Teacher Pay Raise Bill Clears Another Hurdle

Wednesday, April 5th 2017, 6:09 pm

A bill to give teachers raises passed another hurdle without a clear way to pay for it.  

The bill is called the "1, 2, 3 plan." It would give teachers a $1,000 raise this year; a $2,000 raise next year and a $3,000 raise the following year for a total of $6,000.  

The House of Representatives passed the bill back in February, hoping the Senate would come up with some funding ideas.

Wednesday, the Senate education committee passed it, hoping leadership would come up with funding ideas.

“We want to remain optimistic,” said Sen. Dewayne Pemberton, R-District 9. “I know there’s a lot of things being discussed with the leadership behind closed doors with the governor, the House and the Senate.”

Pemberton was a school principal for 26 years before becoming a politician. He said he’s confident funding will be found.

“The House Bill we passed is for more of a pay raise than the state Senate did so I wouldn’t see them pushing something through that they can’t find a way to fund,” he said.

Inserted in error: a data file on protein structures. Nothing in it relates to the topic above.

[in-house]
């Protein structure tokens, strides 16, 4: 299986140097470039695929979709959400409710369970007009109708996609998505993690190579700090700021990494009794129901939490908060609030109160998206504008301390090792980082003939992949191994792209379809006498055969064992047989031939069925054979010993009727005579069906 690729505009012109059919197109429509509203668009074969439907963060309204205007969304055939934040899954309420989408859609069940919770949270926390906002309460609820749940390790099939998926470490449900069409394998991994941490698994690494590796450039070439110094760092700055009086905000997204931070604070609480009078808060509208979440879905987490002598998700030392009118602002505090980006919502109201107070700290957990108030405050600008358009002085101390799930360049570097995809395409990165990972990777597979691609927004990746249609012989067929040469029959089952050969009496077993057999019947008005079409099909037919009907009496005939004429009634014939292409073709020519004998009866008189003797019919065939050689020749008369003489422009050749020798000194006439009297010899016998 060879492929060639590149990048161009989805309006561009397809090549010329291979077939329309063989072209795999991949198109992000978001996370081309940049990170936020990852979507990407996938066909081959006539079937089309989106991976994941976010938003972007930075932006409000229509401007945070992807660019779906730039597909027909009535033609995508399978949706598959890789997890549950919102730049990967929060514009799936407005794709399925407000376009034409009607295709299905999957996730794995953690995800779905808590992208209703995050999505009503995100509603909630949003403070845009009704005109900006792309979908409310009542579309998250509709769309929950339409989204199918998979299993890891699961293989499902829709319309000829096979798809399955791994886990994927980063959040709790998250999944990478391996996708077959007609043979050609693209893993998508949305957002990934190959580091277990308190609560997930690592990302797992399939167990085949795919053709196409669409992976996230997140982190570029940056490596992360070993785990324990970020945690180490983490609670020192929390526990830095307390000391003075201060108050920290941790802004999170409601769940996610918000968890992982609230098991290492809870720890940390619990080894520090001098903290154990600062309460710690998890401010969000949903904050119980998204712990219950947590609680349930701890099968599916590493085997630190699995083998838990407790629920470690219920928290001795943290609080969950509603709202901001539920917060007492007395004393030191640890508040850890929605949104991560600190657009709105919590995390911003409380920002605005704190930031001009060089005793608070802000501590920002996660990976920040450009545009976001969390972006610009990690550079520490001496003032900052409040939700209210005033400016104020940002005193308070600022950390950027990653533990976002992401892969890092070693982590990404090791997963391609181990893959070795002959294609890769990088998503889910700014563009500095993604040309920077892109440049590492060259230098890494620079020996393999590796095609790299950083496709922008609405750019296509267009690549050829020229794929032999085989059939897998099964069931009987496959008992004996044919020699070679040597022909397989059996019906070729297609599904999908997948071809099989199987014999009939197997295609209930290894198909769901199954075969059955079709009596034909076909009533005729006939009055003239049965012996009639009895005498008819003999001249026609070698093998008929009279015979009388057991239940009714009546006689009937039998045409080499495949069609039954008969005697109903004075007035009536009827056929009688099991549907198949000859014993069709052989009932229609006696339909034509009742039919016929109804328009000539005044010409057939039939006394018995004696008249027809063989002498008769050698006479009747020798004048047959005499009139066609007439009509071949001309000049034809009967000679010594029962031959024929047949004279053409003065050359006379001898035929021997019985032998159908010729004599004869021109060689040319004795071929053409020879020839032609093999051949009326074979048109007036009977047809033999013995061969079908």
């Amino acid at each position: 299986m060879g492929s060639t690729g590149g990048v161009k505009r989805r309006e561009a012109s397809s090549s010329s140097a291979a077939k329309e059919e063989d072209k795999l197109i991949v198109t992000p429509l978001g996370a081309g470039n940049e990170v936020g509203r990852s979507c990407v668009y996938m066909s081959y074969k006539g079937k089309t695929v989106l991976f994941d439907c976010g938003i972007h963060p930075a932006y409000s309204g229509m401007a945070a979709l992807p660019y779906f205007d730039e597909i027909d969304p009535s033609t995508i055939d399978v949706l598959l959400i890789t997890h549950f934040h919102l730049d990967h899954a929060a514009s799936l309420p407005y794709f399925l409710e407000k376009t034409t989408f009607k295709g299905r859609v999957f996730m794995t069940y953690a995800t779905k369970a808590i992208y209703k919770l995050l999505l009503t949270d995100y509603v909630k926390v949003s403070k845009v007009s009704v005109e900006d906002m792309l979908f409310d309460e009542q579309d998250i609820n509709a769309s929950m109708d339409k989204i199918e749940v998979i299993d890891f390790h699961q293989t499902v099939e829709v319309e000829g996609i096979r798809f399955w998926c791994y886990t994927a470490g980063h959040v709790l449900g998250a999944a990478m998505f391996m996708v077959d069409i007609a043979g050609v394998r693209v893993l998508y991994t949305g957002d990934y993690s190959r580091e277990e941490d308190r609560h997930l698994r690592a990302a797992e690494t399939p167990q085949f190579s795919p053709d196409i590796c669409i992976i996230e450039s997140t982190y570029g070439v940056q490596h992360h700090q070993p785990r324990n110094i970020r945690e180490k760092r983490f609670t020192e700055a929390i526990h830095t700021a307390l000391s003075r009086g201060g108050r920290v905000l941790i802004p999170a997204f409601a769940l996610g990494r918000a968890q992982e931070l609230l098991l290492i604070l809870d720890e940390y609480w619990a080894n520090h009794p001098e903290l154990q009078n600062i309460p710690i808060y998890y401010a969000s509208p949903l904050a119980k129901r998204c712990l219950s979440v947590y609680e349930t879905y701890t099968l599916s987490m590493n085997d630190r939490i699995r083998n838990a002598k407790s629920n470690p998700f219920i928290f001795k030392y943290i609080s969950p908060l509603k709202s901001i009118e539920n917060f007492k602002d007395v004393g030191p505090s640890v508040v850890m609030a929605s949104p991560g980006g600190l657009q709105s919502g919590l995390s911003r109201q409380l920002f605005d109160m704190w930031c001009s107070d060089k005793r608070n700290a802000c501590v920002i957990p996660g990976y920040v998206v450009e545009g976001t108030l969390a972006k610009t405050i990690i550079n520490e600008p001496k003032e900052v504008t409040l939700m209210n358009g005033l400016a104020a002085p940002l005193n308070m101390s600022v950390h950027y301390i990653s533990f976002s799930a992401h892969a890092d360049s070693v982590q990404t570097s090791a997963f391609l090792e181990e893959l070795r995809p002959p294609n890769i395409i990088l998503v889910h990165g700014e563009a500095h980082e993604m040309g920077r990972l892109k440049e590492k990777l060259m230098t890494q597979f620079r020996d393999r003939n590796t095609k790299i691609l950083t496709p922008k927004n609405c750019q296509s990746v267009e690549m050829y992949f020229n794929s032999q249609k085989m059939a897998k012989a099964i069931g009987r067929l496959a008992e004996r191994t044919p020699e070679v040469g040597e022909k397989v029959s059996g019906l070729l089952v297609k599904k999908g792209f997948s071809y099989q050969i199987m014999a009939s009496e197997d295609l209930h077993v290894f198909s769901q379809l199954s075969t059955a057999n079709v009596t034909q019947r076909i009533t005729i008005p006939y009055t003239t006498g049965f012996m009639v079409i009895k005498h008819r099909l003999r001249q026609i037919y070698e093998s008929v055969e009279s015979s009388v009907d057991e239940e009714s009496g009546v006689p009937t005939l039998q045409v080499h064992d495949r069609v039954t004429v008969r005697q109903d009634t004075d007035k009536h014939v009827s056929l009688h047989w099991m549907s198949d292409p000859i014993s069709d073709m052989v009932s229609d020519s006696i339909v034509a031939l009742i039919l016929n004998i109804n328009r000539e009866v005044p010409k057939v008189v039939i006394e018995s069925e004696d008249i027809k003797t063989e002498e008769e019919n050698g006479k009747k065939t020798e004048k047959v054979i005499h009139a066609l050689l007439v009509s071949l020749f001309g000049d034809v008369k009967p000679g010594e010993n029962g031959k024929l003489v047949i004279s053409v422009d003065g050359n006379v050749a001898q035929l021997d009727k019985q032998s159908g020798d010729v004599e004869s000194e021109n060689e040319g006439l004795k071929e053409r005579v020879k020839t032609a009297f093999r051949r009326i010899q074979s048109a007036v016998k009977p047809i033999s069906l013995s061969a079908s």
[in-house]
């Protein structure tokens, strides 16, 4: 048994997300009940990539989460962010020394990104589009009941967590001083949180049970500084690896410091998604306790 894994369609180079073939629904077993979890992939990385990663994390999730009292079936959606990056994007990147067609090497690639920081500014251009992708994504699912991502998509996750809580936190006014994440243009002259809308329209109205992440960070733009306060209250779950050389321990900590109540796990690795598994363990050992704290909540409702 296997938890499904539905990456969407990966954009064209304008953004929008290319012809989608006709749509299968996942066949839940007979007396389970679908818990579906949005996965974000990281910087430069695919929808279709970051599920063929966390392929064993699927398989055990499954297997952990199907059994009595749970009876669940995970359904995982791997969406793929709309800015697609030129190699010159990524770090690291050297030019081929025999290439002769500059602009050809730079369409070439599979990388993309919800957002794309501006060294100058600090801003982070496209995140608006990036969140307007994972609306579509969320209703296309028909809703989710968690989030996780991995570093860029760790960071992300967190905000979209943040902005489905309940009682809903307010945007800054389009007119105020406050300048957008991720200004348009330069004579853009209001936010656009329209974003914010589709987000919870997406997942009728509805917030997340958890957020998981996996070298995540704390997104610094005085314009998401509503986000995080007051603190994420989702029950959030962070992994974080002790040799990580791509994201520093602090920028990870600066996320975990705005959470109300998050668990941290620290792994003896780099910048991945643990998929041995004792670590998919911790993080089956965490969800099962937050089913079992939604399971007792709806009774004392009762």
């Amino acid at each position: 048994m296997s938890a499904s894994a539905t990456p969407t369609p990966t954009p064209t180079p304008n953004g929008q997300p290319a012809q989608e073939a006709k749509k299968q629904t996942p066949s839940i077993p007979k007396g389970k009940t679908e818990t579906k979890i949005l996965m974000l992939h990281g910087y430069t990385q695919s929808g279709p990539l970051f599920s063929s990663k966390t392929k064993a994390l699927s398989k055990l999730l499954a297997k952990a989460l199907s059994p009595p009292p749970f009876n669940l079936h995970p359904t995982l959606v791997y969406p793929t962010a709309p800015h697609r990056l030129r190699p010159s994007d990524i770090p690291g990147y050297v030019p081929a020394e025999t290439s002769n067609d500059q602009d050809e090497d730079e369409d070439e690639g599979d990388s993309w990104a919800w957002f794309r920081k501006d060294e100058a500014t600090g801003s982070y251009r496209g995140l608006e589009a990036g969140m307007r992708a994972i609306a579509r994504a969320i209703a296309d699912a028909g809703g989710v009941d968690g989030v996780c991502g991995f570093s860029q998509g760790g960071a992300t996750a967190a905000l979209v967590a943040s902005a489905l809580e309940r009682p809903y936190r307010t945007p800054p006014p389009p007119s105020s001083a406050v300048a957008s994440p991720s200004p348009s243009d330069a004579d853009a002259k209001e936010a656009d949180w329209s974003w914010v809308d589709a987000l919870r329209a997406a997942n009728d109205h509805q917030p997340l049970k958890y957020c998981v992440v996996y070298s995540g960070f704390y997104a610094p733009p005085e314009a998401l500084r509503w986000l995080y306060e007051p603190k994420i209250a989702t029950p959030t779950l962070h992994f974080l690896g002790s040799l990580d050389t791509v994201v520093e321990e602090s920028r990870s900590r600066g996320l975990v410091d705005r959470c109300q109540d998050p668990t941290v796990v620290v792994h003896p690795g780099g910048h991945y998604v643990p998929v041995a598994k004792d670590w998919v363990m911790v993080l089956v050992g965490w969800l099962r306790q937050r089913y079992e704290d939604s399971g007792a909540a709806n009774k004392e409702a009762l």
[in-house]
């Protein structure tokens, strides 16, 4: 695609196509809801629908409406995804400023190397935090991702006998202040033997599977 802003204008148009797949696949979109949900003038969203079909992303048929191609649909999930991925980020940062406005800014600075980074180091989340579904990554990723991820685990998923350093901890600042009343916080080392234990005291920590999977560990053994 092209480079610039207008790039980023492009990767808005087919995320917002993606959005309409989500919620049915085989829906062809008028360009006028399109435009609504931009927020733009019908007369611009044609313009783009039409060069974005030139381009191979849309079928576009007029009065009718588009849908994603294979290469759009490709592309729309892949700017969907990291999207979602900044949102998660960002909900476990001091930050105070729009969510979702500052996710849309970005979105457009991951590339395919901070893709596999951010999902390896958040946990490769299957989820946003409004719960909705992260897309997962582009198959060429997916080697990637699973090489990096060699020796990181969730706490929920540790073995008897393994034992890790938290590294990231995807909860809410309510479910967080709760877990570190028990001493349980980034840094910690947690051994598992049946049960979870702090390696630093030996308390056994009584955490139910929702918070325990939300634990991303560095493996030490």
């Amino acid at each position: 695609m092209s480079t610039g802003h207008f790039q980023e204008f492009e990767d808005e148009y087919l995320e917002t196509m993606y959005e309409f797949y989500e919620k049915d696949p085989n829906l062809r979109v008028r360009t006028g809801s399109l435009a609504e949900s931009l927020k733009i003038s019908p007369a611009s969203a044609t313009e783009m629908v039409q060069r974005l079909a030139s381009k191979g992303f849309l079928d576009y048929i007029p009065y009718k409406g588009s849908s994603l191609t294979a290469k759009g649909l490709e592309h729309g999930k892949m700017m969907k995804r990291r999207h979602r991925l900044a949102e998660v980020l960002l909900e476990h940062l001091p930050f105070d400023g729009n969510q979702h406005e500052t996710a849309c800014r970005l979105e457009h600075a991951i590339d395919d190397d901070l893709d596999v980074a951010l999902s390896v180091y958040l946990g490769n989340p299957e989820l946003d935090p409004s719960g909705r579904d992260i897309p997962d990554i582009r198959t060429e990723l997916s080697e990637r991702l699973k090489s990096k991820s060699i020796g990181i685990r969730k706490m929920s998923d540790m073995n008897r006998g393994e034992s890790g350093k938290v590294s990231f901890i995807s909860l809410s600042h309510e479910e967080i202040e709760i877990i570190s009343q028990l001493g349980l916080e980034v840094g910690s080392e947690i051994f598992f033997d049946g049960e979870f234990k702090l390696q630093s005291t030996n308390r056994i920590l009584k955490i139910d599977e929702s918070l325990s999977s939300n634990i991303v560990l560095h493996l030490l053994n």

Sen. Ron Sharp, R-District 17, also a former teacher, voted for the measure but has some concerns; not just about funding teachers raises, but the additional costs that come with the raises.

“They’re paying social security. They’re paying healthcare. They’re paying pensions. So, we need to have a serious discussion on how this is all going to be paid for, because I don’t want to be passing on a thousand dollar pay to a teacher and then the district is bankrupt,” Sharp said.

Sharp admits voting yes on a measure that isn’t funded is dangerous.

“It is a risk. Because again we’re giving the people a false sense of security that we’re going to take care of this situation and I’m not sure if we are or not until they come up with revenue enhancements,” he said.  

When asked why he voted for the measure, Sharp responded,  “Well I voted for it because again we have to start somewhere. If I voted no then that’s the end of the process.”

The bill now goes to the full Senate, but the governor is not expected to sign it into law unless the legislature can come up with a way to fund the raises.